Facts and myths about Bush’s plan for Social Security privatization

The centerpiece of the domestic policies outlined in Bush’s State of the Union speech Wednesday is the partial privatization of Social Security. While the details of the White House plan have not yet been finalized, the broad outlines include: (1) the diversion of Social Security payroll taxes to the creation of private investment accounts; (2) government borrowing to sustain current benefit payments (which would otherwise be paid for by the payroll taxes); and (3) sharp cuts in benefit payments for future retirees (with the claim that income from their private accounts will make up for it).

Bush and the congressional Republicans are selling the plan as an alternative to a fiscal crisis which they claim will force huge cuts in benefits or huge increases in payroll taxes when today’s young workers are approaching retirement. Various factions of the Republican Party differ over how much of the payroll tax should be diverted, how large the private accounts should be, and how severely future benefits should be cut, with the Wall Street Journal, the Cato Institute and other spokesmen for the extreme right seeking the largest possible accounts.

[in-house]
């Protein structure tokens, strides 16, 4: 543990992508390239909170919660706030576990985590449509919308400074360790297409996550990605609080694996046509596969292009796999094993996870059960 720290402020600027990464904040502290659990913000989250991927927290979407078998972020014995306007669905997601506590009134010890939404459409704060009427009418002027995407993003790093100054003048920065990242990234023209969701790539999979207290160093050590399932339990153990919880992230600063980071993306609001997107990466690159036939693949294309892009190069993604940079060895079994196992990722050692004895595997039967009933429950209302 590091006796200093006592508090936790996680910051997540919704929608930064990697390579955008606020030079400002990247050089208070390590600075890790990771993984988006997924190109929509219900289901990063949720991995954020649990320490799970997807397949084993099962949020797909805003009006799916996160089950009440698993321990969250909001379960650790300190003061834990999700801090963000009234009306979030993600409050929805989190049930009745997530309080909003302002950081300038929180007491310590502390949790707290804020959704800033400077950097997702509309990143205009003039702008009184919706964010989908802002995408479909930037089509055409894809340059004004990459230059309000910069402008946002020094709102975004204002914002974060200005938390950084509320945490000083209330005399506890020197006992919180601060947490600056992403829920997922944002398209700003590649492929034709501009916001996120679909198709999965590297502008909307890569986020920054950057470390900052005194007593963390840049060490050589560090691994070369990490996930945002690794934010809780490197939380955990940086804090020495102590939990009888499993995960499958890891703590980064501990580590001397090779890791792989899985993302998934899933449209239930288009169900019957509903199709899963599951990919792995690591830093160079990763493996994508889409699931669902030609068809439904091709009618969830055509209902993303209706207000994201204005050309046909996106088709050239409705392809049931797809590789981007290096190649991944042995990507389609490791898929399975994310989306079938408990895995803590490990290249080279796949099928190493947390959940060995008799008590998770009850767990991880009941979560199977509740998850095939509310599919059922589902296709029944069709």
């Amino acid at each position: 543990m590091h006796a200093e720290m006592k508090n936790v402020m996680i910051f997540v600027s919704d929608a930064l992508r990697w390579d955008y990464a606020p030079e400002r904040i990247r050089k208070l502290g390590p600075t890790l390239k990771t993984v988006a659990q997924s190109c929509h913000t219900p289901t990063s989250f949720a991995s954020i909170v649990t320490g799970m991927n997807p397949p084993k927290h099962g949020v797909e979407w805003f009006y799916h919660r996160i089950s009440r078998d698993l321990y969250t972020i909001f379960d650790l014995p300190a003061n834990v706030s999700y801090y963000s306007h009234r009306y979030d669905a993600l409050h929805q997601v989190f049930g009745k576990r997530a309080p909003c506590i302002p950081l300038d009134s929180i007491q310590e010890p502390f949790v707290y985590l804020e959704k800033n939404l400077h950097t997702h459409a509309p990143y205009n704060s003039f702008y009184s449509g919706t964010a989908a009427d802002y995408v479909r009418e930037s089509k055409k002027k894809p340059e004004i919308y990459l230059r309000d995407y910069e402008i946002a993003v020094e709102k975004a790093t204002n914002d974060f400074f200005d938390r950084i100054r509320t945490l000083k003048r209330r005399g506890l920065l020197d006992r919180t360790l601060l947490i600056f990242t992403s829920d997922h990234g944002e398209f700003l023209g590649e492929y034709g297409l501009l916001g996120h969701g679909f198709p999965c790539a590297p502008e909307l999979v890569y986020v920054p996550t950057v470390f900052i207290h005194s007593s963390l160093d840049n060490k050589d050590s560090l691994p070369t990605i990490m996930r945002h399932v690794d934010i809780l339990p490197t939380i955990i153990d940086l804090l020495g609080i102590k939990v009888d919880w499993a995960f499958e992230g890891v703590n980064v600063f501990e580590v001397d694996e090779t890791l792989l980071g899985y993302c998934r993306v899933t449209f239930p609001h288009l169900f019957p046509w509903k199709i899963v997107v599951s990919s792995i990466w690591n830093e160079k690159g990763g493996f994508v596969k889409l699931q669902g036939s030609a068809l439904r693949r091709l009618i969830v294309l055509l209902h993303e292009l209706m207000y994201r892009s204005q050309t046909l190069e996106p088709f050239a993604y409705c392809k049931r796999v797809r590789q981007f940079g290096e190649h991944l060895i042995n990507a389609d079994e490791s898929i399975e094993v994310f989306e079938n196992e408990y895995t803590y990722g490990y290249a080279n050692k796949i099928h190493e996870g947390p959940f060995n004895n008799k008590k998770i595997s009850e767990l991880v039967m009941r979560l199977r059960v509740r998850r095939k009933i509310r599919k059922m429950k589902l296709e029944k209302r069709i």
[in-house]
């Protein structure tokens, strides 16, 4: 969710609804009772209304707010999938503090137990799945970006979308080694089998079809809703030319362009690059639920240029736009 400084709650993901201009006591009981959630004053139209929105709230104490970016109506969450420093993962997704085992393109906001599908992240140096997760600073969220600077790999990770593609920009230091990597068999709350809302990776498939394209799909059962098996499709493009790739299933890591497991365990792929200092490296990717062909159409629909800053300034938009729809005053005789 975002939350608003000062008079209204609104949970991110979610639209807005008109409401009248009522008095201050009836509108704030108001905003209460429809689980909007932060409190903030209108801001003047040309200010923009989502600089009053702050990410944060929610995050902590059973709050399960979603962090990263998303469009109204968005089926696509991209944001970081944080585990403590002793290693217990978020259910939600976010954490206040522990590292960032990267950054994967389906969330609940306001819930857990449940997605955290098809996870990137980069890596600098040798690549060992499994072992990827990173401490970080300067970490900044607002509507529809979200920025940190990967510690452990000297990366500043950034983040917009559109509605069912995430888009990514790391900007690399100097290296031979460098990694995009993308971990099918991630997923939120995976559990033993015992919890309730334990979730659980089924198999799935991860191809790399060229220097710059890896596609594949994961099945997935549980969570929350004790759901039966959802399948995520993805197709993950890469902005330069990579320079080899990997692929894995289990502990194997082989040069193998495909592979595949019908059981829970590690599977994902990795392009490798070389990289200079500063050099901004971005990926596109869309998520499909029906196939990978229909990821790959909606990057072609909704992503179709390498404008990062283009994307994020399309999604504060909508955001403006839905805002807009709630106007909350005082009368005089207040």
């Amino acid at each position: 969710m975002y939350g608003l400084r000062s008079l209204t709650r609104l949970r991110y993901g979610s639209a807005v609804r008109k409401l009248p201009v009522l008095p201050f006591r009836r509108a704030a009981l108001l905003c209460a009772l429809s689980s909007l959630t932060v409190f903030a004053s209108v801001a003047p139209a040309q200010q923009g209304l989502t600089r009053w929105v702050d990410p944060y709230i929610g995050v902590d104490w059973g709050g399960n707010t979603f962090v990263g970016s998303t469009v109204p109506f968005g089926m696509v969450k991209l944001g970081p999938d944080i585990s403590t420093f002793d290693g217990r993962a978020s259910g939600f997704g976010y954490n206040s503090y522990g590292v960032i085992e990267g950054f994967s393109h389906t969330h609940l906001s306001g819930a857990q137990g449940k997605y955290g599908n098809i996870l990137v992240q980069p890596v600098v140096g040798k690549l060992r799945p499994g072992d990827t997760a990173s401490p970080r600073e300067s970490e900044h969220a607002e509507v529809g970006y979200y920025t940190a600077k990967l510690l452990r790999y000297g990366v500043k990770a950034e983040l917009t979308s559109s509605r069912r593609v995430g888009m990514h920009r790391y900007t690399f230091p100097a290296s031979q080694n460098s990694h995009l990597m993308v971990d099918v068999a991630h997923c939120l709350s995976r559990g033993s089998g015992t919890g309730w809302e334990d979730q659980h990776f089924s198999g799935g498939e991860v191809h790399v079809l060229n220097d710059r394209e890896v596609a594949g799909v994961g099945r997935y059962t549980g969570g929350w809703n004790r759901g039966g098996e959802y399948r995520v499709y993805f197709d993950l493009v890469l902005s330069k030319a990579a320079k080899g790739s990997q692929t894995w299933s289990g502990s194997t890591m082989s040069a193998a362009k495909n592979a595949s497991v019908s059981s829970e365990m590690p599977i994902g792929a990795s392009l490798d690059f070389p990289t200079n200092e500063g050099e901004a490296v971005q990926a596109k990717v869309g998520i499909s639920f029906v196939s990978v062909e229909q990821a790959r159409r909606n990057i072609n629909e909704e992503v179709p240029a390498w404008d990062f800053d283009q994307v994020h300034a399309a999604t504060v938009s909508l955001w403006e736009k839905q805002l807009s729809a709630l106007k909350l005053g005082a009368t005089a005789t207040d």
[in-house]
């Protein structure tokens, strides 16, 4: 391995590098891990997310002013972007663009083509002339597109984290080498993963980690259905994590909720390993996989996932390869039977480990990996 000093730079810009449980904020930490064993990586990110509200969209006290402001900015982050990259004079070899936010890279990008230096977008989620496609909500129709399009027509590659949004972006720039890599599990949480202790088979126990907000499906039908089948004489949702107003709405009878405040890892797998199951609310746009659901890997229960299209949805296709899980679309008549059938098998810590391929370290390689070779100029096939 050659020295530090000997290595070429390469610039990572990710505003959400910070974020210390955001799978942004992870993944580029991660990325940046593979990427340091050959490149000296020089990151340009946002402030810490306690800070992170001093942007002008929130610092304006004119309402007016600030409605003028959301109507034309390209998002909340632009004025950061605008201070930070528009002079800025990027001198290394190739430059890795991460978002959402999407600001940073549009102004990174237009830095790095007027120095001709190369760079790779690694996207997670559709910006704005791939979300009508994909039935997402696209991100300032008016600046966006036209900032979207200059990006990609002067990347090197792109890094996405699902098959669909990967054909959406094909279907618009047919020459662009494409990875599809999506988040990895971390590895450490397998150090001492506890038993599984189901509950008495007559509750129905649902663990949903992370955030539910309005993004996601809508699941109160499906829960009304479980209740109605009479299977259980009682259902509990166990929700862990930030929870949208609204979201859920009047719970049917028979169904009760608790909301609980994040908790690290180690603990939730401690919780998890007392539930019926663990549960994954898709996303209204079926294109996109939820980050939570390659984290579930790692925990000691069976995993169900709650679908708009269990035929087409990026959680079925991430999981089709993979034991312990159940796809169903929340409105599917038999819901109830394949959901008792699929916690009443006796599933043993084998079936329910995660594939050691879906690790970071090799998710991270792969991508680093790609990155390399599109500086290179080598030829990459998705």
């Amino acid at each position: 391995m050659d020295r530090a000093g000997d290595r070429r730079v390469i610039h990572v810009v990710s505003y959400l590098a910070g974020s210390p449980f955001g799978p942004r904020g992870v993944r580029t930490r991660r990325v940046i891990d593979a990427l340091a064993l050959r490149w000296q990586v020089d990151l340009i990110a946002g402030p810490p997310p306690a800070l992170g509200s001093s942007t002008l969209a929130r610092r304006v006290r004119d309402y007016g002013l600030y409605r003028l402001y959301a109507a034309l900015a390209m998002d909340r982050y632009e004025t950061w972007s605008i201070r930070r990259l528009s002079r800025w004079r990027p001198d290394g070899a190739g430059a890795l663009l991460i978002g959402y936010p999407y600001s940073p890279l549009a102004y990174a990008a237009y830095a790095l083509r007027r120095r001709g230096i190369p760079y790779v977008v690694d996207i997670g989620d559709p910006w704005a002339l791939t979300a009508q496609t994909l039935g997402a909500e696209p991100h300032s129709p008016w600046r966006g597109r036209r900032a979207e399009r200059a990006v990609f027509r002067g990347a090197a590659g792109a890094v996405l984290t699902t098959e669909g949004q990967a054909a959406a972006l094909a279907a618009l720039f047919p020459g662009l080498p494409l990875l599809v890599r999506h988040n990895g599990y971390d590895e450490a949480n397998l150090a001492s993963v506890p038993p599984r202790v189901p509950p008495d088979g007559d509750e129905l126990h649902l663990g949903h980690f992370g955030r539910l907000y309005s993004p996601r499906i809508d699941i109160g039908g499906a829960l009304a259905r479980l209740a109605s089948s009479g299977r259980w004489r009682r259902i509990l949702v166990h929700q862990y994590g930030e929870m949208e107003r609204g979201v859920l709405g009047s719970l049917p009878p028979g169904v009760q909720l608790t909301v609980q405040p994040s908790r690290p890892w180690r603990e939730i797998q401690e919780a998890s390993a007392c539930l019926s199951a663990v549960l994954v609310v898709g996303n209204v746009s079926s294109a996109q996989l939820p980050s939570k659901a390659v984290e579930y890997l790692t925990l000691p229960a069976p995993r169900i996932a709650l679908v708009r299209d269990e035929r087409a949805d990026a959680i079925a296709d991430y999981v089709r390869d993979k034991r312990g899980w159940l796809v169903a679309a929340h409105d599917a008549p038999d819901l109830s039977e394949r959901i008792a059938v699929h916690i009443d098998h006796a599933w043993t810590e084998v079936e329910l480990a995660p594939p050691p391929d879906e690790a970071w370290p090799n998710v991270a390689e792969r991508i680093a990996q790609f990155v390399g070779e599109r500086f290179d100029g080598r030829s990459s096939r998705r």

In a recent statement, Bush claimed, “The system will be in the red in 13 years, and in 2042 the system will be broke.” But if a 27 percent shortfall means the system is broke, then what of the federal government budget which Bush will present later this month? The federal government will run a deficit of something close to the level cited by Bush as dangerous—not in 2042 but in 2005! (The projected $427 billion deficit is 21 percent of a $2 trillion budget. Add an expected $100 billion more for war in Iraq and Afghanistan, not included in the budget, and the deficit reaches 26 percent).

Bush blurted out the real content of his proposed “reform” at his economic summit in December, when he remarked: “The question is whether or not our society has got the will necessary to adjust from a defined benefit plan to a defined contribution plan.” In other words, for all the rhetoric about protecting the elderly, the essence of his policy is to shift the American population from a federal pension plan paying guaranteed benefits to a variant of the 401(k) plans which make benefits hostage to the ups and downs of the financial markets.

Congressional Democrats have generally opposed the Bush plan in its current form, but a significant number have backed the creation of private accounts through an increase in the payroll tax or more government borrowing, an approached they have dubbed “Social Security plus.” On the eve of the State of the Union address, Senate Minority Leader Harry Reid (Democrat from Nevada) announced that Senate Democrats had enough votes—40 of the 44 Democrats would be sufficient—to block any diversion of payroll taxes into private accounts.